For many years, the collision repair industry had a reputation of having more than its share of scruffy, low-skilled and unscrupulous operators. The really bad ones looked the part and the consumer stood some chance of avoiding these based on appearance. Now there is a different owner of potential concern. These new players in the industry do not give themselves away by outward scruffiness, but they may be just as dangerous.
At the same time that the industry is grappling with unprecedented technological change there is another significant change with a tremendous amount of outside money coming into the industry. The collision repair industry is now seen by private equity firms as an opportunity. To these new operators the better repair is the one that generates the most profit. In many cases this may be the safer repair, but if this safe repair is not mandatory and does not generate more profit then it will not be the first objective.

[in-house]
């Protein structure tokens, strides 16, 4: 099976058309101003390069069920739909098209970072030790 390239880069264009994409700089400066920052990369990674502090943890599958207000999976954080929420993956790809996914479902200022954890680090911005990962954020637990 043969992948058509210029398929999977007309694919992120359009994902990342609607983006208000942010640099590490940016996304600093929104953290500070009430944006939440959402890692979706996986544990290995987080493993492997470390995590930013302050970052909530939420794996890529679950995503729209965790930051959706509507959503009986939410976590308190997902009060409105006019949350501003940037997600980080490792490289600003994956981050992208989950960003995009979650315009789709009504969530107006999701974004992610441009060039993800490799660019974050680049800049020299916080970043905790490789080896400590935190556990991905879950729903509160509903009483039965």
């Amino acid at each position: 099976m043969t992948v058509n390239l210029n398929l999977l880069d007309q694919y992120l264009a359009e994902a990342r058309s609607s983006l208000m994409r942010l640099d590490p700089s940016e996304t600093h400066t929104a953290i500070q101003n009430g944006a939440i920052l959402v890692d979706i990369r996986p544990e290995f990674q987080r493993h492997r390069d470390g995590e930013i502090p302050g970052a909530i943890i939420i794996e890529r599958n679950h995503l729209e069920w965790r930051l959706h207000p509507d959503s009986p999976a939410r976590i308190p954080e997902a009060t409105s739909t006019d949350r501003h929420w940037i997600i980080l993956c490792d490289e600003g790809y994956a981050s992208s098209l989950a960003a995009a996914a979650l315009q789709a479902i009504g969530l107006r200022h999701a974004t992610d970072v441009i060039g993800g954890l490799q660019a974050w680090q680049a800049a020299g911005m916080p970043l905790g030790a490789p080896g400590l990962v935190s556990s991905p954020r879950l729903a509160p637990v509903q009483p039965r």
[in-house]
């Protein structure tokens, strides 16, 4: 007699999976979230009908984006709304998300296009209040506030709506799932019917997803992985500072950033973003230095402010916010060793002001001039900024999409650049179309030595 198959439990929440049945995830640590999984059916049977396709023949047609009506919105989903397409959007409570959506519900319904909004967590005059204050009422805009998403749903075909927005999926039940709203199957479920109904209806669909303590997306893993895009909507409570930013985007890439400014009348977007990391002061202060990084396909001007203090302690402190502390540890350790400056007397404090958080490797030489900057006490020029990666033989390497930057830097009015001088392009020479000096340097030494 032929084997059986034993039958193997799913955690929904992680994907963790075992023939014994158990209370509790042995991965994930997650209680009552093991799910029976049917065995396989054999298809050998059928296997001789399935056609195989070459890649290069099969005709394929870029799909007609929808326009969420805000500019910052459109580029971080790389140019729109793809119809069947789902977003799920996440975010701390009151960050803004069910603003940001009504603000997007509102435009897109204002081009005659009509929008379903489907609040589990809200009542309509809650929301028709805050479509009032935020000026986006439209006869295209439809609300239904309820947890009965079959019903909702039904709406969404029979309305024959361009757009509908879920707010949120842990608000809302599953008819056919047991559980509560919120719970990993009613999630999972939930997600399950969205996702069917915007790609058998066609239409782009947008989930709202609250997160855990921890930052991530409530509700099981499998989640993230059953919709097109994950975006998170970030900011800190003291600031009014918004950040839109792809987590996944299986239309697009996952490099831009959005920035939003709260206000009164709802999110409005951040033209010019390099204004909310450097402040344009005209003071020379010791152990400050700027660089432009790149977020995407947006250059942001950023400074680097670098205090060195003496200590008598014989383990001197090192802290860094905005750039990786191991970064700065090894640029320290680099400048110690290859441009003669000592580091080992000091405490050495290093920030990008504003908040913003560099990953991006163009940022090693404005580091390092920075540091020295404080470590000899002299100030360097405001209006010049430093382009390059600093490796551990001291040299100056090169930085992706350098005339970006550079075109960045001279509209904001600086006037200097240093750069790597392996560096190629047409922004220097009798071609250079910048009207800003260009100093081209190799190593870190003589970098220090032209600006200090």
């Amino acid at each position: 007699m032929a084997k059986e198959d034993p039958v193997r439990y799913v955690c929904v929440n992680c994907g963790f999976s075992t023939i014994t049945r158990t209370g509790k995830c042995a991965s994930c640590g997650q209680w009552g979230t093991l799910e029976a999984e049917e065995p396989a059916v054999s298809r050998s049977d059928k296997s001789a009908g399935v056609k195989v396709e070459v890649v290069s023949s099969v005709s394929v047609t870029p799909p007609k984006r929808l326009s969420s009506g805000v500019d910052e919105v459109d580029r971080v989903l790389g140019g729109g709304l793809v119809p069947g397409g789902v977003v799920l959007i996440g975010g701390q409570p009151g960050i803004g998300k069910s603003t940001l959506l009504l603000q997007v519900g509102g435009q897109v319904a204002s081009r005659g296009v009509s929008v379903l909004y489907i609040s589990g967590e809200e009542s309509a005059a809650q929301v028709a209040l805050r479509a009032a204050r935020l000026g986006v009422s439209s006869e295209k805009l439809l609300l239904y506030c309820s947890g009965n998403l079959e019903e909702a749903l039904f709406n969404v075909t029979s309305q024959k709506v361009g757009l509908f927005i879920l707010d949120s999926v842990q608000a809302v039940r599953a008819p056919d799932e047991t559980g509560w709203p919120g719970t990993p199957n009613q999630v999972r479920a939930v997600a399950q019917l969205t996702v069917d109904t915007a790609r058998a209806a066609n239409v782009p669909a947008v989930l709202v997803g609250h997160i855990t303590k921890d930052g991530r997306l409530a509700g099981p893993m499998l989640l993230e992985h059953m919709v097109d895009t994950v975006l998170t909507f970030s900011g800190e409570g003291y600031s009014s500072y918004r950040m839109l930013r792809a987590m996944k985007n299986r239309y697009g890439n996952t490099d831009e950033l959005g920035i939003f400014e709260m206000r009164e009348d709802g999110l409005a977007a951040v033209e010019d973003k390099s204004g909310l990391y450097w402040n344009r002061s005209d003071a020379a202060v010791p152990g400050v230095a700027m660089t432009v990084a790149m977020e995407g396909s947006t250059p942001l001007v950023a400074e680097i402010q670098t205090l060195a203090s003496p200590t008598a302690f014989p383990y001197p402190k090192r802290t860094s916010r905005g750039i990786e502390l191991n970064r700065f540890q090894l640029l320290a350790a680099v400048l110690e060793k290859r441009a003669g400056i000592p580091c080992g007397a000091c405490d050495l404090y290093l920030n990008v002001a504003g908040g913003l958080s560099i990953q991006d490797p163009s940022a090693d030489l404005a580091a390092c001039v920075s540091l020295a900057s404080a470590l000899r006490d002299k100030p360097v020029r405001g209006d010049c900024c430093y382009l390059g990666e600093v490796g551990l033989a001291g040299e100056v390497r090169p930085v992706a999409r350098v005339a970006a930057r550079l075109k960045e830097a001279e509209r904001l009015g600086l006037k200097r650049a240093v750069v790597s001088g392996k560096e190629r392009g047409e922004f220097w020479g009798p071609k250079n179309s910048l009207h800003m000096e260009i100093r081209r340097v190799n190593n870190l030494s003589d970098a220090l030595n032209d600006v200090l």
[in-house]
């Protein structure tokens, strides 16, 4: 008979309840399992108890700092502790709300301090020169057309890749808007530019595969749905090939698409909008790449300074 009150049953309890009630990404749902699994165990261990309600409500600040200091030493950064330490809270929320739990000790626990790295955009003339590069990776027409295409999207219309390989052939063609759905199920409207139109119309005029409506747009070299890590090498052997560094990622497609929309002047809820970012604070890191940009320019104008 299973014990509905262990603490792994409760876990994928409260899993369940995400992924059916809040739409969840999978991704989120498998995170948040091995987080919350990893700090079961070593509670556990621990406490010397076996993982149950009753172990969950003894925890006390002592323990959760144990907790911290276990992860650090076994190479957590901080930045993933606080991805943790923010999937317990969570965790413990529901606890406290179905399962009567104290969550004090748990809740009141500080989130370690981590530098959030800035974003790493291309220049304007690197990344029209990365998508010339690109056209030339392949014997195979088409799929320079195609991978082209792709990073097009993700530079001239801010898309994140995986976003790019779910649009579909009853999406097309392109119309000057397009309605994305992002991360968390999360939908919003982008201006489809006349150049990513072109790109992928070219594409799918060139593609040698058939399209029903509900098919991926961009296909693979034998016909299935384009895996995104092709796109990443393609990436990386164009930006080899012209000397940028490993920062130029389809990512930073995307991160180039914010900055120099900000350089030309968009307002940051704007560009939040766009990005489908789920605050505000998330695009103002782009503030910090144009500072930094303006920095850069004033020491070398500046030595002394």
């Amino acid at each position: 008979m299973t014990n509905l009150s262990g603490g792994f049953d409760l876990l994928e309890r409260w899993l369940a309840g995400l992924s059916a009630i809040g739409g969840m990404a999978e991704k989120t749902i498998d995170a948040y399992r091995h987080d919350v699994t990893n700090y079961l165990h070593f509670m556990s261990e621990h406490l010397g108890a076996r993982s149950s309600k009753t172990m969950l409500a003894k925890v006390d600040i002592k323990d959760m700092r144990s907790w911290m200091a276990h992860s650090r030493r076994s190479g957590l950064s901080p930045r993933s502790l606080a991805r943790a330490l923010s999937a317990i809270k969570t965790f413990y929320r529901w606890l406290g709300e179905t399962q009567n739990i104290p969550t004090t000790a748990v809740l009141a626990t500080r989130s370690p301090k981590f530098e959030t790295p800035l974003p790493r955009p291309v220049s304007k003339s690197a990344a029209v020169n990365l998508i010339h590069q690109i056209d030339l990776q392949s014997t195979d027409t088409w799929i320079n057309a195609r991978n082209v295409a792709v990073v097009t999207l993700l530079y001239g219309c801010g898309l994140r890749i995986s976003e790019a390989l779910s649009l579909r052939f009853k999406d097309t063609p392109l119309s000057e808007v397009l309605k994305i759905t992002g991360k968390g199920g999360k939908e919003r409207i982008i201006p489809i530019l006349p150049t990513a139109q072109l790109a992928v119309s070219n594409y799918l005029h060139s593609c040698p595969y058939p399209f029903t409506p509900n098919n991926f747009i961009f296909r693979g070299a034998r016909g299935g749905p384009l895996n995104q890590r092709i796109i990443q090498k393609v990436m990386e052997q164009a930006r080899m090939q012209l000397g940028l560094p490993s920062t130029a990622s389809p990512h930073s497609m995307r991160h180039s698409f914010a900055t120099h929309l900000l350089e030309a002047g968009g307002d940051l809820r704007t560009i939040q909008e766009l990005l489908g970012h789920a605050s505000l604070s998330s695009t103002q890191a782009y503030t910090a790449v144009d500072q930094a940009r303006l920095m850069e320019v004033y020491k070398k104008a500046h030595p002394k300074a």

A recent trend of very large multi shop operators is contractual agreements with insurance companies (more in America than Canada to this point) that reward performance through rebates for good performance or penalties for poor performance, with good being lower costs for the insurance company and poor being higher costs. It is seldom that a good repair will result in a lower cost than a “good enough” repair. In an unregulated industry, “good enough” is a very vague standard.
The front end of the operation will look bright and clean, the advertising and corporate image will be good, but if no one is seriously verifying the integrity and correctness of the repair then “good enough” becomes the core of the business model.